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The Pros and Cons of a Low-Carb Diet

Low-fat. Low-sugar. Low-cholesterol. And now low-carb. 

It seems like every day a new fad diet is cancelling yet another nutritional element. Today, we’re exploring the pros and cons of a low-carbohydrate diet (or low-carb diet), and how it may or may not benefit you depending on your genes.

What is a low-carb diet?

A low-carb diet restricts the consumption of carbohydrates. Some low-carb diets you might already be familiar with include the ‘Atkins’ and ‘keto’ diets which claimed to cut weight quickly. In reality, the success rate associated with these diets is varied and often questionable.

This is because there is no diet that is one-size-fits-all. Different people metabolize foods differently, even if they are related! This is why it’s important for you to understand your own body when it comes to making diet decisions.

Individuals on a low-carb diet will typically try to avoid grains, sugary drinks, starchy vegetables, and bread. More specifically:

  • Pop, juice and coke;
  • Cereals, bread, pasta, rice, etc.;
  • Beans, peas, and other legumes;
  • Root vegetables like potatoes and sweet potatoes;
  • Fruits like bananas, mango, and pineapple;
  • Alcohol and beer.

On most low-carb diets you’re encouraged to supplement your energy deficit with high-protein foods and healthy fats. 

Pros of a Low-Carb Diet

Weight Loss

Most people choose to go on a low-carb diet to lose weight. Studies have shown that lowering carbohydrate intake and increasing protein and fat does tend to produce results. The reason for the loss is still widely debated but there are two main theories. First, fat and proteins tend to make a person feel full for longer periods than carbs. Second, low-carb diets metabolize calories faster than high-carb diets. Again, these are just theories and the reason for results may change from person to person, depending on numerous factors including genetics.

Raises Levels of ‘Good’ HDL Cholesterol

Since low-carb diets are high in fat, there is an increase in high-density lipoprotein (HDL) known as the ‘good’ cholesterol, which lowers your risk of heart disease.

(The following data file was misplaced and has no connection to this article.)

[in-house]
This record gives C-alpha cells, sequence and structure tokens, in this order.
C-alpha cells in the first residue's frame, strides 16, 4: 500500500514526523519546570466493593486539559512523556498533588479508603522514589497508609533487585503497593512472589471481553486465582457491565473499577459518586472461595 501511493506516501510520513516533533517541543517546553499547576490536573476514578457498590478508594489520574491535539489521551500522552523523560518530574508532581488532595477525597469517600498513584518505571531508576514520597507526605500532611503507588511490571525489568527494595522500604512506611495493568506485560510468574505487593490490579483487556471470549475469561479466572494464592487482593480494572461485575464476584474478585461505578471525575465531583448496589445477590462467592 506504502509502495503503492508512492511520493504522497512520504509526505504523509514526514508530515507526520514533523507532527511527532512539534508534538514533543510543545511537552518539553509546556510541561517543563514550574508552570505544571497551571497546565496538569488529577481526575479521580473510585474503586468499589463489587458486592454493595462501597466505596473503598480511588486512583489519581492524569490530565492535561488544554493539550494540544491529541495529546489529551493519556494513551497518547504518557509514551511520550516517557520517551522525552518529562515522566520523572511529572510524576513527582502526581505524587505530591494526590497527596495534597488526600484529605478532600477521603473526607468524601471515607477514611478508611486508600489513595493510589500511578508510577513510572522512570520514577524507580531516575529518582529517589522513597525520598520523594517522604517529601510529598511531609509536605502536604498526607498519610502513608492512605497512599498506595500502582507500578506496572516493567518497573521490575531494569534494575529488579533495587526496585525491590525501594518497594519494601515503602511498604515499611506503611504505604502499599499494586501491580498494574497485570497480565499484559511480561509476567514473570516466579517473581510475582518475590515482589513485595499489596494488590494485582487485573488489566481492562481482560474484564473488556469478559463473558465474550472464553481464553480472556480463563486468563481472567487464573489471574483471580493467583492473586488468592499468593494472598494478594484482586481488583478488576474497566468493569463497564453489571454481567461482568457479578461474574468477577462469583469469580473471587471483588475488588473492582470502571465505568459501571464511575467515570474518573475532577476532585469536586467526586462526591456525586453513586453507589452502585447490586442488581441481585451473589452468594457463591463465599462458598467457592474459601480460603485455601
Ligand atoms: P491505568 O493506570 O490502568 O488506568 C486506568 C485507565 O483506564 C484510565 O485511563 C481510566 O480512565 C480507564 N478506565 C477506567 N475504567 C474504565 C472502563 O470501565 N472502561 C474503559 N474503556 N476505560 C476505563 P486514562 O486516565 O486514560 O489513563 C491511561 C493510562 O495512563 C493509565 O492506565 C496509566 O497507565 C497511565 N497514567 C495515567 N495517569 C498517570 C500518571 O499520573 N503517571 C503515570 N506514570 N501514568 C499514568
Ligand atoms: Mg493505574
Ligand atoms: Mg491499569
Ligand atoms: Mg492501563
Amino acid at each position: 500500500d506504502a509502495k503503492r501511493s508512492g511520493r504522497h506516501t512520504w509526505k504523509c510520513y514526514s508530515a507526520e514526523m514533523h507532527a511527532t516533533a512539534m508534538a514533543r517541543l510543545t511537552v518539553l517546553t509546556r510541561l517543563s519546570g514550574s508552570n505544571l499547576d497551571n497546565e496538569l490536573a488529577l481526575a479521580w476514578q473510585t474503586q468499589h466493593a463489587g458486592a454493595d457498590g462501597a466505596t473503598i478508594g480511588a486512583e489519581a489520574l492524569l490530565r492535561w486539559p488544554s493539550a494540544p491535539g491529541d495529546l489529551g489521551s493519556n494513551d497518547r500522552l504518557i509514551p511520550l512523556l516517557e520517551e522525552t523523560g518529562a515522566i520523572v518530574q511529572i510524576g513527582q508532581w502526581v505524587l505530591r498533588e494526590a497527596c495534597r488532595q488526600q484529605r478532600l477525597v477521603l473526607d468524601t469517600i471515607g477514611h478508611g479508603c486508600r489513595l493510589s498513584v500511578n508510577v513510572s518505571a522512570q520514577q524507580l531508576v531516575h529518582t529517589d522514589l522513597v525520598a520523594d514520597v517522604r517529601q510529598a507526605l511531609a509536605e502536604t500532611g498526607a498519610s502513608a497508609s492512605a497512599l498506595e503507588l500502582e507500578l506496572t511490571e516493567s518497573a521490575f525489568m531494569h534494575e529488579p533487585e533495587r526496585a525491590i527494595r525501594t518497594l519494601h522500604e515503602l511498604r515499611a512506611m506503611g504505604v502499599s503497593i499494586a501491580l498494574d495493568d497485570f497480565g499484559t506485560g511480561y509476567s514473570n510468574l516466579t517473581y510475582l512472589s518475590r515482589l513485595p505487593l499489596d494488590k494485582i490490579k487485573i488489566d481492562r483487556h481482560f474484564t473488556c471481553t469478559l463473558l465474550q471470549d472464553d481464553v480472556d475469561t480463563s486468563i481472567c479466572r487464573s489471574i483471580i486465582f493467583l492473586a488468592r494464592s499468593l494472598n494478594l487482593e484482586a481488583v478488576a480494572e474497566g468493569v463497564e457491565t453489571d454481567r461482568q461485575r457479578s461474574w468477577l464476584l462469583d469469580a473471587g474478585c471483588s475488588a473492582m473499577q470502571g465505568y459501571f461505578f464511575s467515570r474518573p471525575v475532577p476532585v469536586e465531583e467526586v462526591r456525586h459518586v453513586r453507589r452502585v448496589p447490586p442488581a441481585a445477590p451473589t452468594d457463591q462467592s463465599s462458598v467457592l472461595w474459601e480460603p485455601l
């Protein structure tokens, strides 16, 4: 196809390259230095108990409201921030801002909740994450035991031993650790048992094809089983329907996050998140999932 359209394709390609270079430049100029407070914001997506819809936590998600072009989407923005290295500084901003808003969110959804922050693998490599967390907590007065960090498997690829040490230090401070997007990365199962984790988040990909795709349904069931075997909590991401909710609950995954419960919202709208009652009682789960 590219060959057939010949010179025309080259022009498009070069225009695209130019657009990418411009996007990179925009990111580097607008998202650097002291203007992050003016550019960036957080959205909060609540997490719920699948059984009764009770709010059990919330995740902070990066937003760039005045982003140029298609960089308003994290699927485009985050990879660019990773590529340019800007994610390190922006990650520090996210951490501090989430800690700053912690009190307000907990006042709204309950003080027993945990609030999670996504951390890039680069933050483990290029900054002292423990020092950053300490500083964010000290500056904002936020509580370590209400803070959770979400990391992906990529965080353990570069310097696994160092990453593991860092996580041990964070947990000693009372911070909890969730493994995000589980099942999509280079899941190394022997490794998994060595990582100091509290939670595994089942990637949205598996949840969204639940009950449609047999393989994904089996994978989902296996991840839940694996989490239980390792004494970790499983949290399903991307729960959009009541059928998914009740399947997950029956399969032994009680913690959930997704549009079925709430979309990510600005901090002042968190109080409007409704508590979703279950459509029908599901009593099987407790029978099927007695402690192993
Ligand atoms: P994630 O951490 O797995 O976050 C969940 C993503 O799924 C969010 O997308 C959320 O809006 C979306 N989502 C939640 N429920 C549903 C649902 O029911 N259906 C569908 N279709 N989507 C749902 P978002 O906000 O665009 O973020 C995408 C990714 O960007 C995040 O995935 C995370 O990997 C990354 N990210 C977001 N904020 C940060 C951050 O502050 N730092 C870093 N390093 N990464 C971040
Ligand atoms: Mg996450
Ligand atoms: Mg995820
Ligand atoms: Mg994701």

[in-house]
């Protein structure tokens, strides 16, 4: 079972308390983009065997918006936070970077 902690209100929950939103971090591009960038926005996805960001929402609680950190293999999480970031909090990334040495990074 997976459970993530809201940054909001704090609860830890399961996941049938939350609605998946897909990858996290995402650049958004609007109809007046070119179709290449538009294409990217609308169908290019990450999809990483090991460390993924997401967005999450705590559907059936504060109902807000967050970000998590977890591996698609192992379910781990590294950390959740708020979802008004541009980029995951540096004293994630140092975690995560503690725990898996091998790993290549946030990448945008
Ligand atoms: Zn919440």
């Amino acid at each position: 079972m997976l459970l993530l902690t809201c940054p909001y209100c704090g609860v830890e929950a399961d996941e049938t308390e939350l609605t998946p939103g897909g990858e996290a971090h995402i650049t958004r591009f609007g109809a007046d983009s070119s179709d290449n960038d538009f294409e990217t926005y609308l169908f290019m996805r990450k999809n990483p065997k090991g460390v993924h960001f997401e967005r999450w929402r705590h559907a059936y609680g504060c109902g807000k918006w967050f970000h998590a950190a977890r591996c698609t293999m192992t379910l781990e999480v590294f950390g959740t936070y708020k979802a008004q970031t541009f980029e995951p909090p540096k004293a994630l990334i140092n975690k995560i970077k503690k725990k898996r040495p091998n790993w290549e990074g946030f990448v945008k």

Reduces Blood Sugar and Insulin Levels

Studies have shown that cutting out carbs lowers blood sugar and insulin levels pretty drastically. 

Going low-carb also helps you consume less processed foods and sugars, and they can be convenient because there are a few different types to choose from. 

Cons of a Low-Carb Diet

‘Keto Flu’

Some individuals experience something called the ‘keto flu’ where they suffer from things like diarrhoea, become lethargic, get cramps, and experience headaches.

Nutrient Deficiencies

Micronutrient deficiencies can occur from eating a limited range of food. Particularly if an individual starts eating less fruit, vegetables, and whole grains.

Inadequate Fibre Intake

Because most fibre-dense foods are high in carbs, many individuals on a low-carb diet aren’t getting enough fibre. This may lead to constipation and it can have negative impacts on the gut microbiome.

On top of that, restrictive diets like the low-carb diet aren’t for everyone and can lead to an unhealthy relationship to food.

Should I try a low-carb diet?

While there are obvious benefits to eating less processed and sugary foods and replacing them with whole foods, the low-carb diet may still not be the solution for you. So why can some benefit from a low-carb diet while others not so much? 

The answer lies in knowing your body and your genetics well enough so you can make the best eating decisions for you. You can do that by examining your own DNA to understand what works for your body and your individual needs.

We all have unique bodies that require different kinds of nutrients, and our DNA test can help give you a clear breakdown of your genes and what kinds of foods are the best fuel for your body. 

To learn more about how your DNA can uncover your ideal diet, get started by reading our blog post 'Can a DNA Test Really Tell You How to Eat?'. Let us help you navigate your health so you can get on the right path to leading a better life through nutrigenomics


1. Noakes, M., Foster, P. R., Keogh, J. B., James, A. P., Mamo, J. C., & Clifton, P. M. (2006). Comparison of isocaloric very low carbohydrate/high saturated fat and high carbohydrate/low saturated fat diets on body composition and cardiovascular risk. Nutrition & metabolism, 3, 7.


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